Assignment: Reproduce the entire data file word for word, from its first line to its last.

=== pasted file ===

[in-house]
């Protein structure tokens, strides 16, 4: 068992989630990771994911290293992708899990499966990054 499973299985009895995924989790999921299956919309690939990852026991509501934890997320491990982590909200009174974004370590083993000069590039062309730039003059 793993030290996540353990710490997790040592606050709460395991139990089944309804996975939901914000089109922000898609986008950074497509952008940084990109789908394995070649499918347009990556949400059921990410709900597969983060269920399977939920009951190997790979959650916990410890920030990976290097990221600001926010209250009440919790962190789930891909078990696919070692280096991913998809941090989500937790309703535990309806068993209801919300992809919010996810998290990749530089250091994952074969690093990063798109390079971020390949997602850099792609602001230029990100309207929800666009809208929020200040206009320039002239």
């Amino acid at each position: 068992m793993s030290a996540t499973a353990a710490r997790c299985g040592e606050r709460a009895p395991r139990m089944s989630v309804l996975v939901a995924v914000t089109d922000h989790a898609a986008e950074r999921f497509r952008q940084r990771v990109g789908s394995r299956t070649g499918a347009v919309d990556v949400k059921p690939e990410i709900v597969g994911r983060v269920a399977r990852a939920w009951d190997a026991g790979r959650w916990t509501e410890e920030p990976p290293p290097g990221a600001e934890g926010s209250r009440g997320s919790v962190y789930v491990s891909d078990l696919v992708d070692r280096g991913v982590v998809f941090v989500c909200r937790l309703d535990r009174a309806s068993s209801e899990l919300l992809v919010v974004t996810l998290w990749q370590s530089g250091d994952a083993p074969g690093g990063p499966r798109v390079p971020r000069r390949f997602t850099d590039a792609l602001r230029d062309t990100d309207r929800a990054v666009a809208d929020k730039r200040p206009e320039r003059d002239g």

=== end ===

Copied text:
[in-house]
């Protein structure tokens, strides 16, 4: 068992989630990771994911290293992708899990499966990054 499973299985009895995924989790999921299956919309690939990852026991509501934890997320491990982590909200009174974004370590083993000069590039062309730039003059 793993030290996540353990710490997790040592606050709460395991139990089944309804996975939901914000089109922000898609986008950074497509952008940084990109789908394995070649499918347009990556949400059921990410709900597969983060269920399977939920009951190997790979959650916990410890920030990976290097990221600001926010209250009440919790962190789930891909078990696919070692280096991913998809941090989500937790309703535990309806068993209801919300992809919010996810998290990749530089250091994952074969690093990063798109390079971020390949997602850099792609602001230029990100309207929800666009809208929020200040206009320039002239």
């Amino acid at each position: 068992m793993s030290a996540t499973a353990a710490r997790c299985g040592e606050r709460a009895p395991r139990m089944s989630v309804l996975v939901a995924v914000t089109d922000h989790a898609a986008e950074r999921f497509r952008q940084r990771v990109g789908s394995r299956t070649g499918a347009v919309d990556v949400k059921p690939e990410i709900v597969g994911r983060v269920a399977r990852a939920w009951d190997a026991g790979r959650w916990t509501e410890e920030p990976p290293p290097g990221a600001e934890g926010s209250r009440g997320s919790v962190y789930v491990s891909d078990l696919v992708d070692r280096g991913v982590v998809f941090v989500c909200r937790l309703d535990r009174a309806s068993s209801e899990l919300l992809v919010v974004t996810l998290w990749q370590s530089g250091d994952a083993p074969g690093g990063p499966r798109v390079p971020r000069r390949f997602t850099d590039a792609l602001r230029d062309t990100d309207r929800a990054v666009a809208d929020k730039r200040p206009e320039r003059d002239g």